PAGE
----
“Monsters?” said the square-jawed and barrel-chested General MacLauglin, as he bit deeper into his soggy, unlit, and stubby cigar. He never actually smoked, but preferred to gnaw it down into a paste, letting it fill the cavities between his teeth and gums. At any given time, a medically dangerous amount of nicotine was rolling through his system, but it kept him feeling frosty.
“Monsters. All over my screen,” said the young corporal.
“Don’t be nervous, son. This isn’t the end, this is only the beginning. I had my doubts but this virus thing is simply outstanding. Finally, after years of bullshit dancing around any kind of serious combat, we finally have an enemy that is well defined.” The general began to pace the room of the bunker. “A clear case of good guy versus bad guy. No more having to sit on our hands because those morons in Congress.” He slapped his hands together. This was going to be fun.
“But the world just ended.”
“No!” the general raised one of his bear paw hands, loading up an admonishing face slap. The corporal braced for it, but the mere threat was enough for the general. He quickly lowered his hand and placed it on the corporal’s shoulder. “Like I said, it’s a new beginning. A new war.”
“But it’s just the two of us in this bunker. How do we fight a war?”
The general surveyed the bunker. The monitoring room was small, maybe ten by ten foot. Hell, all the rooms were small, the barracks, the weapons storage, the showers, the living area, the mess hall. The bunker was a grid of nine rooms, all ten by ten foot. But, it was loaded with all kinds of goodies. They could use the bunker as a base of operations for a good long time.
“We’ll do it from a distance.” The general pointed at the rack of computers that lined the room. “We’ll watch the radar screen and use that computer of yours. Drones, satellites, missiles – show me all those video game skills you young guys got. We’ll carve out a perimeter so we can go up top. Gather up survivors and organize them into a militia. Then send patrols out and find more people until we have ourselves a glorious army.”
“And the monsters?” The corporal looked back down at his computer screen.
The general grabbed a rifle, slapped a clip in, loaded a round with a click-clack, and pointed it at the wall. “We will kill all of them. Every last one and reclaim our rights to this earth as humans and god-damn Americans.”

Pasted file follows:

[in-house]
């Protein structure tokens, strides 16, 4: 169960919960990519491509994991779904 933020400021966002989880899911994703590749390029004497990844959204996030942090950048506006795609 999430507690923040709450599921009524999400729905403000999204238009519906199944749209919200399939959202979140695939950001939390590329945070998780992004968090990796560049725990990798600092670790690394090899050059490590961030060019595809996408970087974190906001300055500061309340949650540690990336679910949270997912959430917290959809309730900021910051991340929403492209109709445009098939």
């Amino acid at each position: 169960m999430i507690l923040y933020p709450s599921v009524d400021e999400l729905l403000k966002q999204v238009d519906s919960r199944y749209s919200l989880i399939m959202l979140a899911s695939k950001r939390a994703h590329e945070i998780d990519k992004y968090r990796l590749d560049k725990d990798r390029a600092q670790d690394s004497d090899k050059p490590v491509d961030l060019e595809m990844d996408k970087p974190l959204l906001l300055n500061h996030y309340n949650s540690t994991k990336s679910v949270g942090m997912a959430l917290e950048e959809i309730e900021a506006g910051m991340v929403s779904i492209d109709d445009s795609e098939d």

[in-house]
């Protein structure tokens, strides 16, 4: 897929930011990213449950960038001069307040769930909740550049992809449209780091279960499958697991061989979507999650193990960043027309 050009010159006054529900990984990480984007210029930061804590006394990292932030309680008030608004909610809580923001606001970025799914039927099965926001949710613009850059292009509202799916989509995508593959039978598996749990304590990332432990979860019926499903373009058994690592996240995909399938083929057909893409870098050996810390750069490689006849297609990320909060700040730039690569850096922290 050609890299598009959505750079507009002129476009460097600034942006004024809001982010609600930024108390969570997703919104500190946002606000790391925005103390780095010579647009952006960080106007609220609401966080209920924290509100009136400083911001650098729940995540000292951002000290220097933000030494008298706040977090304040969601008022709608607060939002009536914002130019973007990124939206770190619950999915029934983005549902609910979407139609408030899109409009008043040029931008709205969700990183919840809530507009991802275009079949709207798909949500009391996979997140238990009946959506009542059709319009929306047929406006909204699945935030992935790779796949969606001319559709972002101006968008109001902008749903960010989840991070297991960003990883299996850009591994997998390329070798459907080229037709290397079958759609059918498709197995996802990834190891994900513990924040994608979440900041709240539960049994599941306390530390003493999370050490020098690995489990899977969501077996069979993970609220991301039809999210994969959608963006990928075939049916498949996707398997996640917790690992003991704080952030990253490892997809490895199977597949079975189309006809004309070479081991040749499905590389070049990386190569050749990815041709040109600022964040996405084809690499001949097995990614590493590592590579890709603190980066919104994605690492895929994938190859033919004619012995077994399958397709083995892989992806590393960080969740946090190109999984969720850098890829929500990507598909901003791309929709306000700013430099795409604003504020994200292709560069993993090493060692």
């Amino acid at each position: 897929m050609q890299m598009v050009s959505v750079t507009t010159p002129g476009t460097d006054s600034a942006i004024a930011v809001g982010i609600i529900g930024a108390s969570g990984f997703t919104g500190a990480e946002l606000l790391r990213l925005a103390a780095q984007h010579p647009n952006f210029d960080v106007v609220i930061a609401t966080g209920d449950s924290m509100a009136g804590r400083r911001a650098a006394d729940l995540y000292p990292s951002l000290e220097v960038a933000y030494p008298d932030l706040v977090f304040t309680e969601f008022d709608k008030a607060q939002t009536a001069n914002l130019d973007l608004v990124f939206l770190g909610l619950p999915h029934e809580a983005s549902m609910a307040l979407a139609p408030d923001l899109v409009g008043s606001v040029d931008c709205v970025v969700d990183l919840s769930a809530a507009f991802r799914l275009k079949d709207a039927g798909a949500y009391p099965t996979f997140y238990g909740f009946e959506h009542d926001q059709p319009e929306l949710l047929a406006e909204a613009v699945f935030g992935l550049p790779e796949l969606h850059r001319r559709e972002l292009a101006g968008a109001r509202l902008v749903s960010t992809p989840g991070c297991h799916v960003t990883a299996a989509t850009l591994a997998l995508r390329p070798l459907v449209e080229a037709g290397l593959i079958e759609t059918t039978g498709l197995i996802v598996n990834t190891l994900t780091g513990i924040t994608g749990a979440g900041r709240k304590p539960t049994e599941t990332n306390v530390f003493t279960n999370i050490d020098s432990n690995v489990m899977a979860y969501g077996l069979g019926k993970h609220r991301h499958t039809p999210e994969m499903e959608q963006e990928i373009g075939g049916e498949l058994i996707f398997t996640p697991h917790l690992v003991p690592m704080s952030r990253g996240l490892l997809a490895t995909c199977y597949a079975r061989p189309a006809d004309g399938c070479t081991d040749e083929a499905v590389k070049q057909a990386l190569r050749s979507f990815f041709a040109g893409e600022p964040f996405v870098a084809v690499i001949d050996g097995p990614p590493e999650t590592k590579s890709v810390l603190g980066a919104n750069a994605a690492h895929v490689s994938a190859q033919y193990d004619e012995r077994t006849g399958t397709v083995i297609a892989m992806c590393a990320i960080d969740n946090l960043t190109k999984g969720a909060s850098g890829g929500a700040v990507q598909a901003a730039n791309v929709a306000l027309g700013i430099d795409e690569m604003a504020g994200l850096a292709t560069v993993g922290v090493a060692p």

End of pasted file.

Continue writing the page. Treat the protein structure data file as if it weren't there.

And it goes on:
“Just like that, sir?”
“Oh, it won’t be easy. We will have to build our empire from the fire and ruins. The first thing we’ll do is set up a more direct chain of command with one singular leader, that being me. I’ll make all the decisions. Democracy has just slowed us down, corrupted us. Our brave new world will have me as its king! But, I will need trusty lieutenants to carry out my orders. Men I can totally trust, like you. Hence, I am now giving you a field promotion.”
“Thank you, sir.”
“Congrats, lieutenant.” The general stopped his pacing long enough to study his reflection from one of the bunker’s stainless steel walls as if he was already picturing his face in painted portrait, like the kings of old.
“You’ll each get your own harem of women or men – I don’t care what you like, just remember we do have to breed at some point. And unlimited resources. Your own castles, hell, your own cities,” said the general, gulping down his last bit of cigar as he attempted to lift an impossible heavy crate of weapons to no avail. “And we’ll need labor too. Slaves. Yes, we’ll need slaves.”
The general stared off into the corner, deep in his big plans. “Sex slaves will change your mind, lieutenant. Slaves to feed you. Slaves to clean up after you. To labor on farms, build shelters, whatever we want and need. We will rise as a phoenix on the backs of the weak. There will be pain and sacrifice. But it will not be our blood spilled in the name of something greater. No, we will enjoy true power. The purest kind, for might does make right.” The general stood in front of the bunker door, his eyes all but glazed over. “We just need to go out there and kill all of those monsters and then it will be ours.”
“Yours, sir. Your true power?” said the lieutenant, getting up from his chair to join the general at his side.
“Yes, all will serve King MacLauglin,” said the general, allowing each syllable to ease out of his throat and pass his lips as if they were the most precious words a man had ever said.
The two men stood, the future king holding out his arms in proclamation, his loyal right hand man behind him, where he should be. The two men allowed the general’s vision to sit for a moment, silent.
Only the constant beeping of the radar screen’s pings punctuated the pregnant pause.
Ping. Ping. Ping. Ping. Ping. Ping.
Then, a gasp.
Air rushed out of the general’s collapsing lungs as the lieutenant’s utility knife rained down upon his back.
“Gurgle,” spattered the general, falling to the floor like a sack of dirty laundry. “But, you were always so meek. I didn’t think – “
The lieutenant waited until the general let out his last breath.
“Your orders were to kill all the monsters.” He studied the radar screen. It was filled with so many blips that it now bathed him in a solid beam of green light. “Had to start somewhere.”